Synopses & Reviews
Excerpt from The Lone Grave of the Shenandoah, and Other Tales
The tales of love and labor collected in this little volume had their origin in an attempt to respond to a long-felt want in the pocketbook of their author. That they failed to fill that aching void-the vacuum which nature, human nature abhors - was not owing so much to a lack of excellence in the book itself as to the law of supply and demand, which is about the only law vouch safcd our American author. Lacking any other law, especially one granting an international copyright, theft augments the supply and gluts the market of demand. Eminently respectable publish ers - respectable because rich - and a pensive public have been content, the one to enjoy and the other to fatten on stolen goods.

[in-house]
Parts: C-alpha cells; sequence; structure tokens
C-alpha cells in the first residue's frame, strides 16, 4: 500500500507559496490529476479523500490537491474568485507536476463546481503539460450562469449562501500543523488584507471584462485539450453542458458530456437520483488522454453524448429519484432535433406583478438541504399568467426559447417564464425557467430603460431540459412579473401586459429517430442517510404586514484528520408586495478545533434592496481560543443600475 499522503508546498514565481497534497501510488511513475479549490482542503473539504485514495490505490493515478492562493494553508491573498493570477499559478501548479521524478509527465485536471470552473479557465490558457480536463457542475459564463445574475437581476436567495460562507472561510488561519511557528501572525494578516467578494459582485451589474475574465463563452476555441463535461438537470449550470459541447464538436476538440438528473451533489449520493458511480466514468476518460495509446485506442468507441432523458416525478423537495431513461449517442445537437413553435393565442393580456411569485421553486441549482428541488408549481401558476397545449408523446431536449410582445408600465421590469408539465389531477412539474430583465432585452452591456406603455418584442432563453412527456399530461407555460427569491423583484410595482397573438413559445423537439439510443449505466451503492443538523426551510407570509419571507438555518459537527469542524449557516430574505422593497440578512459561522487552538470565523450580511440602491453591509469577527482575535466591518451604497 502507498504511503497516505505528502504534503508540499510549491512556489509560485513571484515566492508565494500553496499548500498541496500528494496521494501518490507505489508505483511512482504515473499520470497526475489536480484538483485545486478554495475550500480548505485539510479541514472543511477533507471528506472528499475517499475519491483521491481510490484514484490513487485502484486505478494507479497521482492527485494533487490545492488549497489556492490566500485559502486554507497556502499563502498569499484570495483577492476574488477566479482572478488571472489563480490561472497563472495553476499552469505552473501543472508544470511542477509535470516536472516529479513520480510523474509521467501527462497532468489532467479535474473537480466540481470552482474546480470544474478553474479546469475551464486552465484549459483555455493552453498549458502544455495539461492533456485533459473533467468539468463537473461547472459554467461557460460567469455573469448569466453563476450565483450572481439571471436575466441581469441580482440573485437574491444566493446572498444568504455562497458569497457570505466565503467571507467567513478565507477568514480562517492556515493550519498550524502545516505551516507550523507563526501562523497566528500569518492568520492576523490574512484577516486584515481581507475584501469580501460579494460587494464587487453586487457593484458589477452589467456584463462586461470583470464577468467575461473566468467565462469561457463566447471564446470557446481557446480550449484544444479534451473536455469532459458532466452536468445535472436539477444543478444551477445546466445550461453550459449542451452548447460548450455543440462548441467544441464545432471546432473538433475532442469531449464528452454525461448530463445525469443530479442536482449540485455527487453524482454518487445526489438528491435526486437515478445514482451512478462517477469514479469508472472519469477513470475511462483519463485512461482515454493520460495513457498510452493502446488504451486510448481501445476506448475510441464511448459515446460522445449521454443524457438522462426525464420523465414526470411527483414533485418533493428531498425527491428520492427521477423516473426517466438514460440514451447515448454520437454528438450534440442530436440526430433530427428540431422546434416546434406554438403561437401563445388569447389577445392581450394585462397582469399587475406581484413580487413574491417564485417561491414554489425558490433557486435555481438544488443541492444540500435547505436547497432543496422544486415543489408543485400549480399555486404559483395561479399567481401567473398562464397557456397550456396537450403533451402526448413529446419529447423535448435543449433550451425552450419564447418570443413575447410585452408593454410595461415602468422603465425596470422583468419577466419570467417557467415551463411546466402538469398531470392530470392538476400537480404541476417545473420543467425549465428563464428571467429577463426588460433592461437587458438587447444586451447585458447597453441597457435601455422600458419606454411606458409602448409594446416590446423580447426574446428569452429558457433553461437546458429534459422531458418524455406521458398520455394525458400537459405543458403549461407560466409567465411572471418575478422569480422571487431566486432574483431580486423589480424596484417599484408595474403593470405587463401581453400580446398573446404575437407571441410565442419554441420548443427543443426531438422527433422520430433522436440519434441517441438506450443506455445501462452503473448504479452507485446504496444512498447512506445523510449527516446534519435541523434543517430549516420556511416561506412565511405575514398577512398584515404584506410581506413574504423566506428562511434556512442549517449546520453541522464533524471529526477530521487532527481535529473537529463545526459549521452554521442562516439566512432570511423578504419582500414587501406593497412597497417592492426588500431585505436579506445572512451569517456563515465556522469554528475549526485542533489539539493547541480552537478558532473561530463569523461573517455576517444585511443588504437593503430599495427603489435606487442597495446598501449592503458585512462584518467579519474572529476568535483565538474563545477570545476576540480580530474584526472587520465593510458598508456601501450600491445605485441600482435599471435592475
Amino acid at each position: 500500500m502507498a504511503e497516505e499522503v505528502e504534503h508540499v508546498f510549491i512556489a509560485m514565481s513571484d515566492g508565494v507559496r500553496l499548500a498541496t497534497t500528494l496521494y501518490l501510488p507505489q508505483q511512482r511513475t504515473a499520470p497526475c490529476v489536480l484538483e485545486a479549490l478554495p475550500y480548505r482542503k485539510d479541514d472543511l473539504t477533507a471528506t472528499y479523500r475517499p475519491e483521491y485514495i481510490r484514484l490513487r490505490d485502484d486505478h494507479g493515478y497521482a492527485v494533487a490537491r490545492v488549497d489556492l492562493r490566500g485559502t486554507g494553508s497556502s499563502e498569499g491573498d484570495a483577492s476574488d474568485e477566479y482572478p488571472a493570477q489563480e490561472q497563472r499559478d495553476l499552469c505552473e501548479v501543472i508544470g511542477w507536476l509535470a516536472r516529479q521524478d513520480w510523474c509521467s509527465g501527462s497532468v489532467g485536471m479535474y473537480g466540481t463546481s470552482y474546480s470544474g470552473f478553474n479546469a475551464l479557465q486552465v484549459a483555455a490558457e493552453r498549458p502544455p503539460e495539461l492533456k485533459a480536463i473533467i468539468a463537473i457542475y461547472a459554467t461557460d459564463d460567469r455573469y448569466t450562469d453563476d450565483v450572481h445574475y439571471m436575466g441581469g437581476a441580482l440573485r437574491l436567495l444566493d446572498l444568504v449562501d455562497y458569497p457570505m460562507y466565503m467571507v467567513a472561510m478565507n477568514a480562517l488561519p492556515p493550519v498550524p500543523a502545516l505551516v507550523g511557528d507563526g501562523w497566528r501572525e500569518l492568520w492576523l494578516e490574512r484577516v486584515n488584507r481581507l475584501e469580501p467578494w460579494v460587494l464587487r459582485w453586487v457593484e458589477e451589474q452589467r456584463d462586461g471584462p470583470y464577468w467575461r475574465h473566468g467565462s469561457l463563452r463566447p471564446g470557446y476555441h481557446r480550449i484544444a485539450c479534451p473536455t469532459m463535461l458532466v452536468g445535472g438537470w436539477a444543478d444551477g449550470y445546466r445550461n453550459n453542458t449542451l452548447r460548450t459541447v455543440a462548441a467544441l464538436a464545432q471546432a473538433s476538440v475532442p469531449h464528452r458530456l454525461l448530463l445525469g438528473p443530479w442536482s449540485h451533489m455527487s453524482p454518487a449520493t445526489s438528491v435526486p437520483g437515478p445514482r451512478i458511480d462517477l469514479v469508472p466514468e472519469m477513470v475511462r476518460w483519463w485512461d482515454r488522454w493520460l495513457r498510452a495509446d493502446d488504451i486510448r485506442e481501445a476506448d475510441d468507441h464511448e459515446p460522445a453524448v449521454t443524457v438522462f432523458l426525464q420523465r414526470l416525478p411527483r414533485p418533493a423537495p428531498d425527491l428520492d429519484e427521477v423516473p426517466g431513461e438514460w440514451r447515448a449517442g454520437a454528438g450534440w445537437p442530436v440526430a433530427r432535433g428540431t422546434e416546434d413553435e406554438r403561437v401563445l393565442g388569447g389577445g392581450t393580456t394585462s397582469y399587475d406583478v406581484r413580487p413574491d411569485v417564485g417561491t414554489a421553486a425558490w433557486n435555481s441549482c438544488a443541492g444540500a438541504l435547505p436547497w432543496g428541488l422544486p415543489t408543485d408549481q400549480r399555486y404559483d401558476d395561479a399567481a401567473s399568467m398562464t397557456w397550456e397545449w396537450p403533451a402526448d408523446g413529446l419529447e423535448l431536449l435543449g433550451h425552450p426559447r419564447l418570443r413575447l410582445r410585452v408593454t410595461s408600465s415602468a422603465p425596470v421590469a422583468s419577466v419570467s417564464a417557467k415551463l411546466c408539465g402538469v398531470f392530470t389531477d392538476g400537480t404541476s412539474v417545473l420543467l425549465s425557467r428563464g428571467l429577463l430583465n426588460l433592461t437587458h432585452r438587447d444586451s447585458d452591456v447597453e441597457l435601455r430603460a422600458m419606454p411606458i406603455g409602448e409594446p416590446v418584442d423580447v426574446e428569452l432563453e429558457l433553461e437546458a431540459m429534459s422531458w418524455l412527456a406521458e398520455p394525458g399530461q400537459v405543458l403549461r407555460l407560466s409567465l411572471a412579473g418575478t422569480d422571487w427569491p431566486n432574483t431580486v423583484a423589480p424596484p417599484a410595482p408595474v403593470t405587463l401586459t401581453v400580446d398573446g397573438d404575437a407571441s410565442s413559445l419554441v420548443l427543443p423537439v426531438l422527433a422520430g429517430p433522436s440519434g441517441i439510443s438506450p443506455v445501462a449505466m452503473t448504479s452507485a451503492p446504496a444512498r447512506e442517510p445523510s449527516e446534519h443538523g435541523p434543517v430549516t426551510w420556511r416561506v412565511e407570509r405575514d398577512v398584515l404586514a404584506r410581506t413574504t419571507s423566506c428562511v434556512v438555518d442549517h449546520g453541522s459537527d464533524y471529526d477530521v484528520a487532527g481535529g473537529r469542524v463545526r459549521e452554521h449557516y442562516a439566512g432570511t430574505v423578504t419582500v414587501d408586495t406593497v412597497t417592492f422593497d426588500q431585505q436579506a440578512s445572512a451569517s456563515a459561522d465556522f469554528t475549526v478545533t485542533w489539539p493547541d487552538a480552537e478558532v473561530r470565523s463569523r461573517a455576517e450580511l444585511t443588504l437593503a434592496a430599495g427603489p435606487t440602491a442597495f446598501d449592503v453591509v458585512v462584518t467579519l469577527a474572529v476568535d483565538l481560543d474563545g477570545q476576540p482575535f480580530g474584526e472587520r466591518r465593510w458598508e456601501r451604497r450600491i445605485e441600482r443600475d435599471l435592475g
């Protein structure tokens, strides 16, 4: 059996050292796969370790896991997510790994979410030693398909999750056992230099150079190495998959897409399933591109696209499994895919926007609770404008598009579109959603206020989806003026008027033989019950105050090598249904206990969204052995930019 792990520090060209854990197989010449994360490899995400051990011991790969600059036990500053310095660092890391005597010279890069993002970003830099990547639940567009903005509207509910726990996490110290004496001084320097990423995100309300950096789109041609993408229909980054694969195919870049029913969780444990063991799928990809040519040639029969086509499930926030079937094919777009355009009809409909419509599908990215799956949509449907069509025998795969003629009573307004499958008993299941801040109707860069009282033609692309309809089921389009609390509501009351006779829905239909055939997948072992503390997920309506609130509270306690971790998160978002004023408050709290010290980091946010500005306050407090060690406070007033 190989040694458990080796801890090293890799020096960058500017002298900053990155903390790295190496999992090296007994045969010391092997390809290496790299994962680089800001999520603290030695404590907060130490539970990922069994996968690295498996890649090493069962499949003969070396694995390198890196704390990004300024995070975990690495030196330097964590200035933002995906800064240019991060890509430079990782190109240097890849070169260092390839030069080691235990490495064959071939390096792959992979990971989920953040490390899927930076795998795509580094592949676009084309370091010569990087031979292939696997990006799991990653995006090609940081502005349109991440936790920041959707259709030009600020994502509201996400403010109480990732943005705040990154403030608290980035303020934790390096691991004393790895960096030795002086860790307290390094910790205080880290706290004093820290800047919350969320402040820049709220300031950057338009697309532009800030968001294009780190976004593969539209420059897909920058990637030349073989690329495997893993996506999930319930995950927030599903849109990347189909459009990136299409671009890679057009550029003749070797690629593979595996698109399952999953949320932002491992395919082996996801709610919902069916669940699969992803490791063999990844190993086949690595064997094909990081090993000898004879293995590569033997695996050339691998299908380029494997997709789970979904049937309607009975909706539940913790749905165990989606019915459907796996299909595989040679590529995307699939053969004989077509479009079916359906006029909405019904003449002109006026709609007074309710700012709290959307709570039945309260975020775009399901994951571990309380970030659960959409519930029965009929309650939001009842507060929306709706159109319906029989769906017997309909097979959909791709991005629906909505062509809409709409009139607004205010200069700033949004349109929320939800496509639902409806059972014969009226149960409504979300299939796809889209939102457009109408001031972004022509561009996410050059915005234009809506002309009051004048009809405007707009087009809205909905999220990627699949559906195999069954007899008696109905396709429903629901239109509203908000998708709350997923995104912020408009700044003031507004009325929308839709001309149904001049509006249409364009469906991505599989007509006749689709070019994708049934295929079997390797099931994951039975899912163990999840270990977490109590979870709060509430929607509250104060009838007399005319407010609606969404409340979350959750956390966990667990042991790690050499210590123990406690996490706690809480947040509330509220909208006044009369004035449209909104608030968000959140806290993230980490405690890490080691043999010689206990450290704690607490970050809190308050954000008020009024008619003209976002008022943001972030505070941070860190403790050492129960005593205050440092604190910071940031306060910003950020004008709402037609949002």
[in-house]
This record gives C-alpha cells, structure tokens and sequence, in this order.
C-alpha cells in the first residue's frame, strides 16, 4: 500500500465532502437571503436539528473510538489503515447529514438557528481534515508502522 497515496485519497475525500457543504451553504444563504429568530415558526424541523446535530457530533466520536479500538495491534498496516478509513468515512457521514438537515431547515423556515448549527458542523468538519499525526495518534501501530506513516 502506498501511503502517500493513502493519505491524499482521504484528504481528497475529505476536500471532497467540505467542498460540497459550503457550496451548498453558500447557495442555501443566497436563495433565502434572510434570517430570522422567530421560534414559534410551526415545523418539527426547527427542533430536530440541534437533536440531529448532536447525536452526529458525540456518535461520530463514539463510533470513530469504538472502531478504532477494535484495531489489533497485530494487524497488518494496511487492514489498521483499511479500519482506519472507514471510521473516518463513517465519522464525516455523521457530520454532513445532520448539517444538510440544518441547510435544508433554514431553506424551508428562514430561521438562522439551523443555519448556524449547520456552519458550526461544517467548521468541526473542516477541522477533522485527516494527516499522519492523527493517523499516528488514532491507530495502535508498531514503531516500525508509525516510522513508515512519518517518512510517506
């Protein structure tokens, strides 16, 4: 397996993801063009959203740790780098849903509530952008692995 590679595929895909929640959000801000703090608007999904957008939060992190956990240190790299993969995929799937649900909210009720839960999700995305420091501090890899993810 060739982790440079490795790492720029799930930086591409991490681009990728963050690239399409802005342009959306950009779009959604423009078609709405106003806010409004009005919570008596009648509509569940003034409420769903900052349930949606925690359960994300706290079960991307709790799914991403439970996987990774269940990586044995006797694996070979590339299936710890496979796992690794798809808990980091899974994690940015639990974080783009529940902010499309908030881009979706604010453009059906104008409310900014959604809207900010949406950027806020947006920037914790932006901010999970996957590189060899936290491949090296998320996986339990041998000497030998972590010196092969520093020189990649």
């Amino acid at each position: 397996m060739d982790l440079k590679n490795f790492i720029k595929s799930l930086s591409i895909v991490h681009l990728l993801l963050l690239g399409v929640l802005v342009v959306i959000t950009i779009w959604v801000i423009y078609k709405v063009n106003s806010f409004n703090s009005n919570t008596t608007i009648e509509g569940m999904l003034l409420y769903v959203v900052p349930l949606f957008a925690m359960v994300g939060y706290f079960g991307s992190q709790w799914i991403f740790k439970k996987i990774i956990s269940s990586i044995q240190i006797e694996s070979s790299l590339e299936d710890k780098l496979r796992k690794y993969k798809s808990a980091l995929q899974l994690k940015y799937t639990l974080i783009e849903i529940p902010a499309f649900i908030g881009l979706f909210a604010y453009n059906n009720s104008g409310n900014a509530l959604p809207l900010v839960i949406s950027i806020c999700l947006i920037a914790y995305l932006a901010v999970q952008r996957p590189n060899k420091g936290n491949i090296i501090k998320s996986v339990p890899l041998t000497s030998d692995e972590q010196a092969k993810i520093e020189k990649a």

A number of earnest fanatics were hanged at Chicago for bold ing that all property is theft, and resisting with bombs a police with pistols that joined issue with them on this proposition. The majesty of the law was maintained under the gallows, and the axiom established that all property is held under a sacred right sanctioned by God and sustained by common law and written constitutions, save and except that form of human industry called a book. A man may work his idea into a sewing machine, for example, and the courts will punish by imprisonment any anarchist or communist who dares appropriate the machine. But if he work his idea into a book, it is a common possession, and may be appro priated by any anarchist disguised as a publisher, and enjoyed by the public without compensation. If a misguided son of man approach the sewing-machine for the purpose of taking and carrying off the same, the proprietor may use bombs in its defence, and pub lic opinion, that is law, will approve of the defence. This, how ever, does not extend to the author of a book, and as such he must submit patiently to the spoliation.
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